BRIDGETOWN, Barbados, Mar 8, (CMC) – The “None for Three’ project, aimed at preventing domestic violence, was launched here, today, with the European Union noting, that Caribbean countries continue to face a “persistent challenge” as it relates to domestic violence.
EU Ambassador to Barbados and the Eastern Caribbean, Mikael Barfod, said, although Caribbean governments have ratified international human rights conventions and policy and legislative reform is ongoing, domestic violence is widely recognised as a persistent challenge.
He said, on average, more than one in three women and girls in the Caribbean will experience physical and, or, sexual abuse in their lifetime; a problem which generates serious harm at the individual and family level and whose societal consequences undermine development progress in significant ways.
“This None in Three project, the title of which is a rebuttal of the view that domestic violence is inevitable, is being implemented in Barbados and Grenada to pilot new methods of intervention for the region,” he said.
The project is being implemented by the Centre for Child, Family and Youth Research at the University of Huddersfield, in partnership with the Sweet Water Foundation of Grenada.
It will be rolled out in collaboration with civil society actors at all levels of society, in an effort to change cultural attitudes towards domestic violence.
Barfod said, that the two-year project, launched to coincide with International Women’s Day, will seek to improve access to justice and services by some of society’s most vulnerable groups of women, and it will work with men and boys to obtain male perspectives on what can be done about the problem.
“It will use innovative methods for training stakeholders and involve extensive use of social media to encourage people to take a stand against domestic violence.
“Domestic violence cannot be that dirty little secret nobody talks about. We must start talking about it. There are far too many silent sufferers, and for way too long, we have been providing protection to the wrong people. Victims must realise that leaving is a viable option. Some environments are harmful. As fellow humans it is our job to judge less and encourage more when others choose to remove themselves from harmful environments,” the EU diplomat added.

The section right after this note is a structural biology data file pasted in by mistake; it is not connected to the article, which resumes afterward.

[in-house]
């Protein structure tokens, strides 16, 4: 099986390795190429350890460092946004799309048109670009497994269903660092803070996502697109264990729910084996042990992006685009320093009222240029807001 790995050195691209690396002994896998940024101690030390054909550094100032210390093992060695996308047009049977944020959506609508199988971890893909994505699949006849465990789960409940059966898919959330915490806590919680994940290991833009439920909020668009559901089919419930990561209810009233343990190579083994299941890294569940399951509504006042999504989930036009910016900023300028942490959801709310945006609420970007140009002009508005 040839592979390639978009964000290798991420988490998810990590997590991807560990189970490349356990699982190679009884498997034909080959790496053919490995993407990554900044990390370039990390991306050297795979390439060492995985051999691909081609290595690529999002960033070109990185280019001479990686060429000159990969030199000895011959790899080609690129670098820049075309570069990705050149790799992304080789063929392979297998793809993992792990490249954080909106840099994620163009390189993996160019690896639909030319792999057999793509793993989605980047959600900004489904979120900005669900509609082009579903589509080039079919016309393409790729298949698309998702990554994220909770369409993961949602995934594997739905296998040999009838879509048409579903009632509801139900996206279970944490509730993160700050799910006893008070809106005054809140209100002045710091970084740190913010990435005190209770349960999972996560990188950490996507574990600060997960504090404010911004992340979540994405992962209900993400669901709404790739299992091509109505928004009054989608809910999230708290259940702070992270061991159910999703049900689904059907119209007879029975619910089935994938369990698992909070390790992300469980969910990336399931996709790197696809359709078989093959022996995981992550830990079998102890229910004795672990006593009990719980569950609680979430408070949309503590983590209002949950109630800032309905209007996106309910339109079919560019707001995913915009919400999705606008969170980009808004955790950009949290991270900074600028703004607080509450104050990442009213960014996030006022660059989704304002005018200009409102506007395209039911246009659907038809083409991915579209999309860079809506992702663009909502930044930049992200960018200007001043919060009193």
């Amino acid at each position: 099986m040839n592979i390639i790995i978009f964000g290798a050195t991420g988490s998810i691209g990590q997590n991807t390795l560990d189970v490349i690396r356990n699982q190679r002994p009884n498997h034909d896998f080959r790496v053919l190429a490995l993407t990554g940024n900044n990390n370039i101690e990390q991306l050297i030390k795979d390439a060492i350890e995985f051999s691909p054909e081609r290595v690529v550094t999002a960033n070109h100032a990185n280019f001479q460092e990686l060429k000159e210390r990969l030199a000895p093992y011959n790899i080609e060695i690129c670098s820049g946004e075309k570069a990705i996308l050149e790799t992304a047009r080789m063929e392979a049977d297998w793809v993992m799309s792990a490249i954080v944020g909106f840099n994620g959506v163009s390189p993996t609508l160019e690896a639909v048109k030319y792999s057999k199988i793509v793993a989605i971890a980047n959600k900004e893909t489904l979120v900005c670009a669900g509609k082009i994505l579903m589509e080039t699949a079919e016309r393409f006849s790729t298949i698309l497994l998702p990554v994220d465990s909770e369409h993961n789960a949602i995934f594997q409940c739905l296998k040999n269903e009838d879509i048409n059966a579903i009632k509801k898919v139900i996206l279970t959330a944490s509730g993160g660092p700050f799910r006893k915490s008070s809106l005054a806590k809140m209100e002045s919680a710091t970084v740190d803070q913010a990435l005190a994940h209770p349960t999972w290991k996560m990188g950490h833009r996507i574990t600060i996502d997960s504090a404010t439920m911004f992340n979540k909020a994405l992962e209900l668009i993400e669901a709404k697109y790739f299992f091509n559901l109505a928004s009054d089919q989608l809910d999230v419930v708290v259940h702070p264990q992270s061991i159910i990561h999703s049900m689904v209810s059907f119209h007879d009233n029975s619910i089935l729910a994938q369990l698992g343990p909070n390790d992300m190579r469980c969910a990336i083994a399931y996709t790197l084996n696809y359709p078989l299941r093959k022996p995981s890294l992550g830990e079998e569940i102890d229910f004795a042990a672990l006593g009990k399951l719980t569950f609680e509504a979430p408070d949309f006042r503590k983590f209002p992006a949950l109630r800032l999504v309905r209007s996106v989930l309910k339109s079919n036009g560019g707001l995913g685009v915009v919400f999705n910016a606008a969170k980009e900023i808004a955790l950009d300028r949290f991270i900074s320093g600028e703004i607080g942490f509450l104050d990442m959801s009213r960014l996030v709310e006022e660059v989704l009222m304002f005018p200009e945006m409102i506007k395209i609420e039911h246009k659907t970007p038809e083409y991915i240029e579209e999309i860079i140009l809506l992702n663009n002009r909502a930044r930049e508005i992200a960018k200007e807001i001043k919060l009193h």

He said, a particularly exciting aspect of the None in Three project will be the creation of computer games as an education tool to address attitudes in childhood that contribute to violence and aggression in later life.
“Because we know that when you are in a broken family and your role model is a violent male, boys grow up believing that this is the way they are supposed to act. And girls think that it is acceptable for men to treat them this way.
“We need to change attitudes that suggest that strength and aggressiveness are good, compassion and conflict resolution are bad. That anything that could be even remotely associated with peace and tranquillity, including walking away from possible violence or showing fear, has to be avoided at all cost. That women are here to serve men and that men need to keep their women in line,” Barfod added.
Barfod said, that the prevention aspect is vital for the European union “in our fight against domestic violence and early and continuous education about gender-based violence is necessary to address the problem at its roots.
“You can spend a lifetime trying to forget a few minutes of your childhood, and we know that it is easier to build up a child or adolescent than it is to repair an adult. This focus on early and continuous education, using a medium that is likely to appeal to children and young people, will be subject to the most rigorous scientific evaluation to produce evidence about what works in changing negative gendered attitudes,” he added.